connection debugging)

Privilege Escalation Options:
  control how and which user you become as on target hosts

  --become-method BECOME_METHOD
                        privilege escalation method to use (default=sudo), use
                        `ansible-doc -t become -l` to list valid choices.
  --become-user BECOME_USER
                        run operations as this user (default=root)
  -K, --ask-become-pass
                        ask for privilege escalation password
  -b, --become          run operations with become (does not imply password

Connection Options:
  control as whom and how to connect to hosts

  --private-key PRIVATE_KEY_FILE, --key-file PRIVATE_KEY_FILE
                        use this file to authenticate the connection
  --scp-extra-args SCP_EXTRA_ARGS
                        specify extra arguments to pass to scp only (e.g. -l)
  --sftp-extra-args SFTP_EXTRA_ARGS
                        specify extra arguments to pass to sftp only (e.g. -f,
  --ssh-common-args SSH_COMMON_ARGS
                        specify common arguments to pass to sftp/scp/ssh (e.g.
  --ssh-extra-args SSH_EXTRA_ARGS
                        specify extra arguments to pass to ssh only (e.g. -R)
  -T TIMEOUT, --timeout TIMEOUT
                        override the connection timeout in seconds
  -c CONNECTION, --connection CONNECTION
                        connection type to use (default=smart)
  -k, --ask-pass        ask for connection password
                        connect as this user (default=None)

Some modules do not make sense in Ad-Hoc (include, meta, etc)

We can peek into the Ansible configuration file:
$ vi /etc/ansible/ansible.cfg
# config file for ansible --
# ===============================================

# nearly all parameters can be overridden in ansible-playbook
# or with command line flags. ansible will read ANSIBLE_CONFIG,
# ansible.cfg in the current working directory, .ansible.cfg in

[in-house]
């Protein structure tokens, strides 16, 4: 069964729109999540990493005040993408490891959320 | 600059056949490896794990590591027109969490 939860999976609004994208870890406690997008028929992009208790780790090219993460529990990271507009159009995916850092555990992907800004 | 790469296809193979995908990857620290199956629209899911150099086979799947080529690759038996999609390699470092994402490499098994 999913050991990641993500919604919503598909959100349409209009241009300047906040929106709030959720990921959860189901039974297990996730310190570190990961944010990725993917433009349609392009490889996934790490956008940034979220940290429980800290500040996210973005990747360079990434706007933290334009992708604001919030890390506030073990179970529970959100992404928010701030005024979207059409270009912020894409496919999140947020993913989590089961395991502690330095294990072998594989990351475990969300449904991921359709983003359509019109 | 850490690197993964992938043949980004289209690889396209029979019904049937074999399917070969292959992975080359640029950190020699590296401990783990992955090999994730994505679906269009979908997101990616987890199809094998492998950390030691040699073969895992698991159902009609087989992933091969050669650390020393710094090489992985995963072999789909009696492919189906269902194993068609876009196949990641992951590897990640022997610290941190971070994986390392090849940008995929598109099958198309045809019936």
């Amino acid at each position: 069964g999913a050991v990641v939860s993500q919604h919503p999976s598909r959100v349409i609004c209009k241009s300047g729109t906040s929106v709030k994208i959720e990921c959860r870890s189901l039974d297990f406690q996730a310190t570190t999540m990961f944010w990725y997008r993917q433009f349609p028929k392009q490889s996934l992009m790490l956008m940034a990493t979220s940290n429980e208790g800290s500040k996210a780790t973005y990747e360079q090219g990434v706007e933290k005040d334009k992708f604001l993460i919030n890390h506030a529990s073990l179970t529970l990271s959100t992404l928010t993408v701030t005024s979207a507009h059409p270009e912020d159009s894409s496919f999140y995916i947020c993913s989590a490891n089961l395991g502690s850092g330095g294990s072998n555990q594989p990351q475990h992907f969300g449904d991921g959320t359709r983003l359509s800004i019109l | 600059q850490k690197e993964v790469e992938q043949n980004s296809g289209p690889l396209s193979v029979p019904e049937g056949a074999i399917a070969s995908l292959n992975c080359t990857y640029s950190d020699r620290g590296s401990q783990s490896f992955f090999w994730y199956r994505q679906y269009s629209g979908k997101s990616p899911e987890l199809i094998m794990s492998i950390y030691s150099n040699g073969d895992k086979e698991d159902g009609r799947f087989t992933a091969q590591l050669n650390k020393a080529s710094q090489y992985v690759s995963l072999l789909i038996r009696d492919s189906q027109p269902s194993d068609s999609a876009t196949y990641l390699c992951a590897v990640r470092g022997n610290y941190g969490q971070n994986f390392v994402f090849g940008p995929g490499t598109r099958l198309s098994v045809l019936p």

# the home directory or /etc/ansible/ansible.cfg, whichever it
# finds first


# some basic default values...

#inventory      = /etc/ansible/hosts
#library        = /usr/share/my_modules/
#module_utils   = /usr/share/my_module_utils/
#remote_tmp     = ~/.ansible/tmp
#local_tmp      = ~/.ansible/tmp
#plugin_filters_cfg = /etc/ansible/plugin_filters.yml
#forks          = 5
#poll_interval  = 15
#sudo_user      = root
#ask_sudo_pass = True
#ask_pass      = True
#transport      = smart
#remote_port    = 22
#module_lang    = C
#module_set_locale = False


Version of the Ansible package available at apt package manager is much older than the latest Ansible release: Ubuntu – Package Search Results shows version 2.9.6 (for Ubuntu Focal, 20.04) while the latest Ansible release ( Releases and maintenance — Ansible Documentation) at time of publishing this article is 5.

To uninstall Ansible installed via default apt package repository:

$ dpkg --list | grep ansible
ii  ansible                                                     2.9.6+dfsg-1                        all          Configuration management, deployment, and task execution system

$ sudo apt purge ansible

To install the most recent version of Ansible built for your/given Ubuntu version we can use ppa:ansible/ansible:

$ sudo apt update
$ sudo apt install software-properties-common
$ sudo add-apt-repository --yes --update ppa:ansible/ansible
$ sudo apt install ansible 

$ dpkg --list | grep ansible
ii  ansible                                                     5.10.0-1ppa~focal                   all          batteries-included package providing a curated set of Ansible collections in addition to ansible-core
ii  ansible-core                                                2.12.7-1ppa~focal                   all          Ansible IT Automation

Note that this recent version separates ansible and ansible-core packages and their versions.



Installing Ansible on specific operating systems — Ansible Documentation